Brice Stan Bowman

Brice Bowman (b. 1951 -       ) B.A. degree at San Francisco State, and a M.A. at Sacramento State. Work screened internationally, distributed by Canyon Cinema.

Image Gallery: 

Brice Bowman in Los Feliz California about 2006
Brice Bowman in Los Feliz California about 2006


United States


Brice Bowman's picture

Short Biography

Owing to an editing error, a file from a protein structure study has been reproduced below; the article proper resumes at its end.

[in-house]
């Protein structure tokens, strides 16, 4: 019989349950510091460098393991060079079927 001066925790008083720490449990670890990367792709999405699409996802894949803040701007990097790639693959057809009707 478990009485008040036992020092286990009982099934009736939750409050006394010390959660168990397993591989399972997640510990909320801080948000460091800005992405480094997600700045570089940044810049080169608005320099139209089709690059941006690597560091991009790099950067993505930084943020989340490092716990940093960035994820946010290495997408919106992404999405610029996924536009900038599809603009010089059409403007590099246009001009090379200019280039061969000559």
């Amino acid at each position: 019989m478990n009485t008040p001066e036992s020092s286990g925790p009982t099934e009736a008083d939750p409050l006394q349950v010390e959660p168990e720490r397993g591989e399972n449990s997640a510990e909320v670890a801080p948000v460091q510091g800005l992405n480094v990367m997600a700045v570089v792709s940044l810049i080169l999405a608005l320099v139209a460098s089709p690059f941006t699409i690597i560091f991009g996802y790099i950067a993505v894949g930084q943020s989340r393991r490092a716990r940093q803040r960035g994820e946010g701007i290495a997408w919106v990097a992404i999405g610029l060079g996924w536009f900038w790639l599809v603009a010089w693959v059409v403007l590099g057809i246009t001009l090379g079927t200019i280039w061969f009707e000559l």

Born (Brice Stanley Jordan) in Kansas City, Missouri on June 10, 1951. His very early years were difficult ones travelling back and forth between Independence, Missouri and Sugar Hill, Georgia. He moved to Napa, California at the age of seven in 1958. A move he happy about. Soon after moving he attended Irene M. Snow elementary where even at a young age was far more capable at drawing than his classmates. For him art was not just about skill but it was a way of thinking. In addition to spending a lot of time drawing Brice Bowman was an avid reader in elementary school constantly checking books out of the library. His favorite topic was biography.  Once he got into junior high school as he began paint a lot and hung out in art stores reading the "How To" books on the shelf while in the store. He would memorize the information and return home to try out his new information. This continued into high school and during one day in a humanties class in the eleventh grade he decided to spend his life as an artist. He graduated from Napa High School on his birthday in 1969 and registered for the draft as was required.  After graduation he spent a lot of time in Berkeley and San Francisco. Every Friday night he attended concerts at the Fillmore in San Francisco. All during the Summer he wondered if he would be drafted into the army.  He preferred the Navy over the Army so he hitch-hiked to from Napa to Valljeo and with the advice of noone enlisted in the Navy with a deffered departure date in Ocotober 8, 1969. On that date he flew out of Oakland for San Diego where he went to bootcamp; afterwards he attened Hospital Corps School in Chicago and subsequently working as a Hospital Corpsman in Porstsmouth, Virginia and Taipei, Taiwan. during the Vietnam War.  He was discharged 1973 and used the G. I. Bill to earn a B.A. degree at San Francisco State, and a M.A. at Sacramento State in Painting and Drawing. After graduate school at Sac State he moved to Benicia, California where he opened a studio on East H street in an old steel mill. In this studio he made many large paintings, and his work started being included in many bay area and national shows, juried in by such people as Henry Hopkins the director at that time of San Francisco Museum of Modern Art, as well as Graham Beal the painting curator for the San Francisco Museum of Modern Art. In addition he began selling a lot of of his work.  After Benicia he rented a studio at 2571 Shattuck Avenue in Berkeley where he shared with Elmer Bish where the two became friends working long hours painting late into the night.. For a year Brice Bowman also maintained a studio in San Francisco to be closer to the the downtown galleries. Thus he rented basement of an old hotel on Bush street just around the corner from the Hansen-Fuller-Goldein gallery at 228 Grant in San Francisco. Graham Beal and Brice Bowman had become good friends by this time and Graham Beal would bring groups of people over to see his paintings. Meanwhile Brice Bowman's paintings were more and more broadly exhibited in the bay area in important shows. One of his favorites was in 1986 when his work was paired up with Jay Defeo in a show at the Berkeley Art Center titled "Bay Area Modernism, Success or Failure". Brice Bowman work received strong reviews from such bay area critics as Charles Shere from the Oakland Tribune comparing Brice Bowman to Jackson Pollock. As a result of this exhibition Brice Bowman and Jay DeFeo became extremely close friends and remained so until her passing November 11, 1989.